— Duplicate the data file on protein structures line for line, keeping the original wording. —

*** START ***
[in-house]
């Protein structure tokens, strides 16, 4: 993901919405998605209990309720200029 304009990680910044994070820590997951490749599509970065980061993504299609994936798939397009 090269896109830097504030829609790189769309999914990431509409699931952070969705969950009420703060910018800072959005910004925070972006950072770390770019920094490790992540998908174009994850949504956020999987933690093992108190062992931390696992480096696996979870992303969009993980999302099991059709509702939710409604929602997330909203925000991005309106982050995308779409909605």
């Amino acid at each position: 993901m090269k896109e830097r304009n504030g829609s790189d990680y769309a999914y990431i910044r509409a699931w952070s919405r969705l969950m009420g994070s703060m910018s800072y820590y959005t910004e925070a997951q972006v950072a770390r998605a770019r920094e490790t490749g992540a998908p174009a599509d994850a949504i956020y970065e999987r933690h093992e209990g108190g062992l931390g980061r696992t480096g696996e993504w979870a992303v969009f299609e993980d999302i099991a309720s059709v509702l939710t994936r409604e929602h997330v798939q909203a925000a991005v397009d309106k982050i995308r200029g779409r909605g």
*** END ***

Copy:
[in-house]
């Protein structure tokens, strides 16, 4: 993901919405998605209990309720200029 304009990680910044994070820590997951490749599509970065980061993504299609994936798939397009 090269896109830097504030829609790189769309999914990431509409699931952070969705969950009420703060910018800072959005910004925070972006950072770390770019920094490790992540998908174009994850949504956020999987933690093992108190062992931390696992480096696996979870992303969009993980999302099991059709509702939710409604929602997330909203925000991005309106982050995308779409909605």
């Amino acid at each position: 993901m090269k896109e830097r304009n504030g829609s790189d990680y769309a999914y990431i910044r509409a699931w952070s919405r969705l969950m009420g994070s703060m910018s800072y820590y959005t910004e925070a997951q972006v950072a770390r998605a770019r920094e490790t490749g992540a998908p174009a599509d994850a949504i956020y970065e999987r933690h093992e209990g108190g062992l931390g980061r696992t480096g696996e993504w979870a992303v969009f299609e993980d999302i099991a309720s059709v509702l939710t994936r409604e929602h997330v798939q909203a925000a991005v397009d309106k982050i995308r200029g779409r909605g």